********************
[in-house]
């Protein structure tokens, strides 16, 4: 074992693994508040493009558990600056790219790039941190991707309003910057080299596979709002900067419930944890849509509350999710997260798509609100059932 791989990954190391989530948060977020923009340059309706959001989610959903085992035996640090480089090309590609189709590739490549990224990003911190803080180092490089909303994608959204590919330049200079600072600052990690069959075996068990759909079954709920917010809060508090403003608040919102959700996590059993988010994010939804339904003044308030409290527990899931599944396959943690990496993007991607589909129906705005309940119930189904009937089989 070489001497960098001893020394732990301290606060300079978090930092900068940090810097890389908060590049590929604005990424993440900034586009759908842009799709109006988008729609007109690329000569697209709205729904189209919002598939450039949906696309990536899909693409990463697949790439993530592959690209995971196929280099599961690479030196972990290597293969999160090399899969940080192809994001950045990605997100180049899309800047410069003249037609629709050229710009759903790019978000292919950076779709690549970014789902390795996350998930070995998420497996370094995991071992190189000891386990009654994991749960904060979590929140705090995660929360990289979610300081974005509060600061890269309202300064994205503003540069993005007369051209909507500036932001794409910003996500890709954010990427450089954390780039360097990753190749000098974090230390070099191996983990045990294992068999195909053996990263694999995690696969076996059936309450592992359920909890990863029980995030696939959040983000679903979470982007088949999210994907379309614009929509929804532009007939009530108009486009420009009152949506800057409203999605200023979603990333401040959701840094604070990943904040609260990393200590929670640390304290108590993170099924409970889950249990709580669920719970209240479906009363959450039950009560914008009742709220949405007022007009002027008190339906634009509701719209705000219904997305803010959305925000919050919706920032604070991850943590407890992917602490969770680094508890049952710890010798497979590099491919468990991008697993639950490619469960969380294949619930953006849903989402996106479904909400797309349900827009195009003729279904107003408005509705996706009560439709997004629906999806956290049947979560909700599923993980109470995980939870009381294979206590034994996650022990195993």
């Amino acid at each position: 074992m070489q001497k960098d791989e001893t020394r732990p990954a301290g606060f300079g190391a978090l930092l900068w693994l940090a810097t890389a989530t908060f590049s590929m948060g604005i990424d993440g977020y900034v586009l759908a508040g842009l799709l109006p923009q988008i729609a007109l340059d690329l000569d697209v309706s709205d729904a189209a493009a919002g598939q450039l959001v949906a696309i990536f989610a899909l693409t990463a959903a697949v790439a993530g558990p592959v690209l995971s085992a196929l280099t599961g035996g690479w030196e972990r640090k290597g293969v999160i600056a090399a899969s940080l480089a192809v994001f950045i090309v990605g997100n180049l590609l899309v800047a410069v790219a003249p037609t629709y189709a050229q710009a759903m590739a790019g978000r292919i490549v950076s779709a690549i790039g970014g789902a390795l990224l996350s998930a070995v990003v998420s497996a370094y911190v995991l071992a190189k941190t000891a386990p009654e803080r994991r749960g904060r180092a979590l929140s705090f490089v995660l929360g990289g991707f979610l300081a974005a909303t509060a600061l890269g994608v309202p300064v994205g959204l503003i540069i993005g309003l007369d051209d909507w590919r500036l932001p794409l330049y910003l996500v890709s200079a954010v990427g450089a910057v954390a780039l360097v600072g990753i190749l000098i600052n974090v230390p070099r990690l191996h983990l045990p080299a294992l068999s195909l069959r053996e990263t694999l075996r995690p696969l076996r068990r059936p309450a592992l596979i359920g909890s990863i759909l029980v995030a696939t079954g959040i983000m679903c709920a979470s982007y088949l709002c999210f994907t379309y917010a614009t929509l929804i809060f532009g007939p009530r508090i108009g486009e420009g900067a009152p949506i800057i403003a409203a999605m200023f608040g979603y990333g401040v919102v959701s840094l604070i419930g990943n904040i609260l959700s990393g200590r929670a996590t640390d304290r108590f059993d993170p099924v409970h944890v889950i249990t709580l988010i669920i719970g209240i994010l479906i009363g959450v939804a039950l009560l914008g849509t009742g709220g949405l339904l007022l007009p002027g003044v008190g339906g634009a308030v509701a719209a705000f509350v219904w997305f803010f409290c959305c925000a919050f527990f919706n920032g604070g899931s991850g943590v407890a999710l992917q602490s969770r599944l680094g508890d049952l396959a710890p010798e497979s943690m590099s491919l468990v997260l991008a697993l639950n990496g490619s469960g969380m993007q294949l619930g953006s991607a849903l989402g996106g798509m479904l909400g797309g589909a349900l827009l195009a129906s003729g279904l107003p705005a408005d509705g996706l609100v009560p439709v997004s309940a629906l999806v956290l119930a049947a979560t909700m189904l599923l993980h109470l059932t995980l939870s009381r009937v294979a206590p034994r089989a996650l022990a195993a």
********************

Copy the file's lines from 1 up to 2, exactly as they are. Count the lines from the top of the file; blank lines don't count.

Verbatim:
[in-house]
């Protein structure tokens, strides 16, 4: 074992693994508040493009558990600056790219790039941190991707309003910057080299596979709002900067419930944890849509509350999710997260798509609100059932 791989990954190391989530948060977020923009340059309706959001989610959903085992035996640090480089090309590609189709590739490549990224990003911190803080180092490089909303994608959204590919330049200079600072600052990690069959075996068990759909079954709920917010809060508090403003608040919102959700996590059993988010994010939804339904003044308030409290527990899931599944396959943690990496993007991607589909129906705005309940119930189904009937089989 070489001497960098001893020394732990301290606060300079978090930092900068940090810097890389908060590049590929604005990424993440900034586009759908842009799709109006988008729609007109690329000569697209709205729904189209919002598939450039949906696309990536899909693409990463697949790439993530592959690209995971196929280099599961690479030196972990290597293969999160090399899969940080192809994001950045990605997100180049899309800047410069003249037609629709050229710009759903790019978000292919950076779709690549970014789902390795996350998930070995998420497996370094995991071992190189000891386990009654994991749960904060979590929140705090995660929360990289979610300081974005509060600061890269309202300064994205503003540069993005007369051209909507500036932001794409910003996500890709954010990427450089954390780039360097990753190749000098974090230390070099191996983990045990294992068999195909053996990263694999995690696969076996059936309450592992359920909890990863029980995030696939959040983000679903979470982007088949999210994907379309614009929509929804532009007939009530108009486009420009009152949506800057409203999605200023979603990333401040959701840094604070990943904040609260990393200590929670640390304290108590993170099924409970889950249990709580669920719970209240479906009363959450039950009560914008009742709220949405007022007009002027008190339906634009509701719209705000219904997305803010959305925000919050919706920032604070991850943590407890992917602490969770680094508890049952710890010798497979590099491919468990991008697993639950490619469960969380294949619930953006849903989402996106479904909400797309349900827009195009003729279904107003408005509705996706009560439709997004629906999806956290049947979560909700599923993980109470995980939870009381294979206590034994996650022990195993």